By Abi Copley
It’s a balmy January day. I’m watching my son play, and my husband is lost in the world of podcasts and the occasional viral dog video. The world is still, and I have nothing particularly on my mind; making the most of a rare moment of tranquility!
It was not to last…
Out of the home office stumbles my husband, with a ponderous look on his face. Always unnerving when that happens, as it usually means I’m either in for hard work or a conversation too taxing for days like this! Today it was both.
“I want to try the Carnivore Diet.”
The announcement lingers in the air. Harmless in itself yet misleadingly simple in its suggestion, as I was to soon discover.
He had been listening to Mikhaila Peterson on the Joe Rogan Show and, from there, wandered into talks by her father Dr. Jordan Peterson and others. Both sides of the story had apparently been sought, and a decision to surrender anything but animal products was taken. Might I just add here that my husband, as wonderful as he is, doesn’t cook. So the actual execution of this plan fell to me.
He drops the metaphorical bomb and wanders out as nonchalantly as he had entered, leaving me to grapple with exactly what it would mean to provide this limited dietary lifestyle.
It’s a few days later now, and the full impact of this choice is being felt. Not just on my meal making process but on our wallet and my time. More surprisingly though is the effect on my own thoughts about the diet I provide for my son, myself and our unborn 24-week growing baby.
His lifestyle choice comes up in conversation with family and friends. In our circle, we have many vegetarians (one who is also gluten and dairy intolerant so goodness knows what she actually lives on), vegans, Slimming World devotees, pathologically chocolate obsessed (guilty as charged), typically unhealthy eaters and those who would be considered to have healthy diets. Within each group, everyone has their own allergies and intolerances that mean no two people can have the exact same diet. Everyone has their own opinion, some voiced more vehemently than others, about what constitutes the “best” diet.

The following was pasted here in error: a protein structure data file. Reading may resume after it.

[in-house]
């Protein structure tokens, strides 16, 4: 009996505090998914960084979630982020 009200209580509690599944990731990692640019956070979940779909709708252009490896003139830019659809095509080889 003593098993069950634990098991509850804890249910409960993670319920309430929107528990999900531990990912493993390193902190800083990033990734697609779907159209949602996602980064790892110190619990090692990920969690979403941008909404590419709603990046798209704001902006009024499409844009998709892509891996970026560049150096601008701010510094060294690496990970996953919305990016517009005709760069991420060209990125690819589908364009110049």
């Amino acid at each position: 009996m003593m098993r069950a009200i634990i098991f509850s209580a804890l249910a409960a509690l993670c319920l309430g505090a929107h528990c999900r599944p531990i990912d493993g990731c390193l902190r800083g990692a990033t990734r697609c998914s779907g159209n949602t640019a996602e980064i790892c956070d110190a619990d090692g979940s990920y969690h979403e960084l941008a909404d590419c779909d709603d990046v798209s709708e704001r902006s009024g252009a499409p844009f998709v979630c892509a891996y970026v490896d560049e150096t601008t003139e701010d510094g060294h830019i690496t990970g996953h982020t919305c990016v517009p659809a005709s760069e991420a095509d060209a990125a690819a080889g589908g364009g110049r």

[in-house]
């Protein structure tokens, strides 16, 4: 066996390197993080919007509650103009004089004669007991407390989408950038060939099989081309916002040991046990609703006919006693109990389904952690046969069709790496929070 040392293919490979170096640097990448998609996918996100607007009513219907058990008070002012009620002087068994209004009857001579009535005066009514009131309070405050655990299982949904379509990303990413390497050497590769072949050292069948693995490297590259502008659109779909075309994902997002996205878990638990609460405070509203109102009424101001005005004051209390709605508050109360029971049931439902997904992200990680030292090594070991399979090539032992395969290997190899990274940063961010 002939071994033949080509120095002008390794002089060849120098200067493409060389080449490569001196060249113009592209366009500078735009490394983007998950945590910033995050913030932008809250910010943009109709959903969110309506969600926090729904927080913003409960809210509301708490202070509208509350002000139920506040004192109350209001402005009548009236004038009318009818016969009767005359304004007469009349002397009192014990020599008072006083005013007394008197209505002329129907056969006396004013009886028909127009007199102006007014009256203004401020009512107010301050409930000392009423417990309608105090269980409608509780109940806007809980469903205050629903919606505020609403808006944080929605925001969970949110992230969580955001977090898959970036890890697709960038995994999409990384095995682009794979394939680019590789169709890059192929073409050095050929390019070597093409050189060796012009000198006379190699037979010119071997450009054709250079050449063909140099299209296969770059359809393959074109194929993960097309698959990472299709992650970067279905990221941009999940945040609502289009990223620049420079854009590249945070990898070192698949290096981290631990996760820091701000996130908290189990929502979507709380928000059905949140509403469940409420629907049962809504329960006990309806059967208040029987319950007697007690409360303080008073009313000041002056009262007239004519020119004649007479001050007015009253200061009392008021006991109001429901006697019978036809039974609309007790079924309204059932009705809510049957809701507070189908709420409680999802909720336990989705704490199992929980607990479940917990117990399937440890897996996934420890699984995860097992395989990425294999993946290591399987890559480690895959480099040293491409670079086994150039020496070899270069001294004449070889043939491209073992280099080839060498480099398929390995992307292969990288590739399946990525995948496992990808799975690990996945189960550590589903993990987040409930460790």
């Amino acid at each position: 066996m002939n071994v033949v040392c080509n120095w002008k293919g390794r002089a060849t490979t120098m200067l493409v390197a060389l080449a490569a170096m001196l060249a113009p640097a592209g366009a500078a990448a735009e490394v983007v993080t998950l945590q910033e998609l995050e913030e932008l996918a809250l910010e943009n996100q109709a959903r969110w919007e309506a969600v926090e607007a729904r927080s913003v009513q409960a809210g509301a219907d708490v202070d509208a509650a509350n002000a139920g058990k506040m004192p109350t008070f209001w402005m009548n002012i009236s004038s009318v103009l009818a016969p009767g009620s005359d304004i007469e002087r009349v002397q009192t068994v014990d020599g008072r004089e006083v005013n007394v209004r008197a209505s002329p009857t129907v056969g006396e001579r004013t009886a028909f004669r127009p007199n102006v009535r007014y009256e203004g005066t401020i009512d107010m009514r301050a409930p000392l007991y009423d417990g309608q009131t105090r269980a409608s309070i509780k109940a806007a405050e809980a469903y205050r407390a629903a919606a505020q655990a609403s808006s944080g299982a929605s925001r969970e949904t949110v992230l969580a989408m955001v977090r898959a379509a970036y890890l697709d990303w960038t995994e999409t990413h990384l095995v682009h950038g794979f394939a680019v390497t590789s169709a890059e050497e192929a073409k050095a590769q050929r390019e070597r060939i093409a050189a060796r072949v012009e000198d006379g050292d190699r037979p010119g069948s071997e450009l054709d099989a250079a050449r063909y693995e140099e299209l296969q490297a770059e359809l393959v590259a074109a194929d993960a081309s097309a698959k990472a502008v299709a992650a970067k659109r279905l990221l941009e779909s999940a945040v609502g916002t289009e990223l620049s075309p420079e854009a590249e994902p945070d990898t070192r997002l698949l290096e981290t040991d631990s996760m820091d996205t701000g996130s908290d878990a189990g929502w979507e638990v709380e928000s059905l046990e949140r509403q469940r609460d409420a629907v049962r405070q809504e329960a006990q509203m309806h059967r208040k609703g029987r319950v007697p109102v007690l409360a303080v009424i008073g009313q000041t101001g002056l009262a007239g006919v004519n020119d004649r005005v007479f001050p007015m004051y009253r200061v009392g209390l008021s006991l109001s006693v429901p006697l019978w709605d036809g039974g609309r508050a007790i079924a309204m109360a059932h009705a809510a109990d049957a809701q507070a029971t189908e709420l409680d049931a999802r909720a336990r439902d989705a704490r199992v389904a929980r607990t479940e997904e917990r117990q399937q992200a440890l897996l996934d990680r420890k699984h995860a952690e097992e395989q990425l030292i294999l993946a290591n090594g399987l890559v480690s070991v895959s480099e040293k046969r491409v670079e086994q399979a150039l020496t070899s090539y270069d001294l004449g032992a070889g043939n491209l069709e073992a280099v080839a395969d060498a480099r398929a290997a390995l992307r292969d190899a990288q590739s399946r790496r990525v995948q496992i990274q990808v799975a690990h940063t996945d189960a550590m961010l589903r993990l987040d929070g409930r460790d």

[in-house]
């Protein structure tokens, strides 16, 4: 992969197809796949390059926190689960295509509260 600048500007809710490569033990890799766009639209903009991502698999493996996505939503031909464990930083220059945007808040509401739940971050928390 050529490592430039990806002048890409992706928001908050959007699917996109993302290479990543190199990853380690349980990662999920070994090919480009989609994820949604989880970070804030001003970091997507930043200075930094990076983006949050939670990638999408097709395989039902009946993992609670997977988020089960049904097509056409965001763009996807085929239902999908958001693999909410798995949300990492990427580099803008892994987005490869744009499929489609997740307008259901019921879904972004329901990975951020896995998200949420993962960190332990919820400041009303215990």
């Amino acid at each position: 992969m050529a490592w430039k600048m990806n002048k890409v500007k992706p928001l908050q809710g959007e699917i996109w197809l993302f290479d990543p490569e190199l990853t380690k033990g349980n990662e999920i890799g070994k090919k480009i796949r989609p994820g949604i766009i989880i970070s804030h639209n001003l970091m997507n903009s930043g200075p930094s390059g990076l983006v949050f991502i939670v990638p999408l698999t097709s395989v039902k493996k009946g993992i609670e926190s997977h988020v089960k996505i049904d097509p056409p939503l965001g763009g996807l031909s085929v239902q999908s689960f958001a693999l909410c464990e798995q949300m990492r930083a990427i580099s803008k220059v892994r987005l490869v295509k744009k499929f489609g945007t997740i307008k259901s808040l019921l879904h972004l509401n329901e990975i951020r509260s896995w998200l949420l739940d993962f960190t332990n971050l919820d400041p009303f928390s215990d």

His choices for doing this are personal, well-reasoned and reflect a history that has caused him to look for solutions, but they aren’t what’s asked about. Most dismiss him out of hand. Others are intrigued, but ultimately label him as eating unhealthily because he isn’t following the usual 5-a-day or widely accepted balanced diet.
To make sure that my husband isn’t going to be struck down with scurvy, I’ve been doing my own research and it appears that there is a lot of murky water surrounding what we consider to be healthy eating. Even nutritionists, it would seem, are incapable of deciding which foods we should be shoveling down, and in what combination!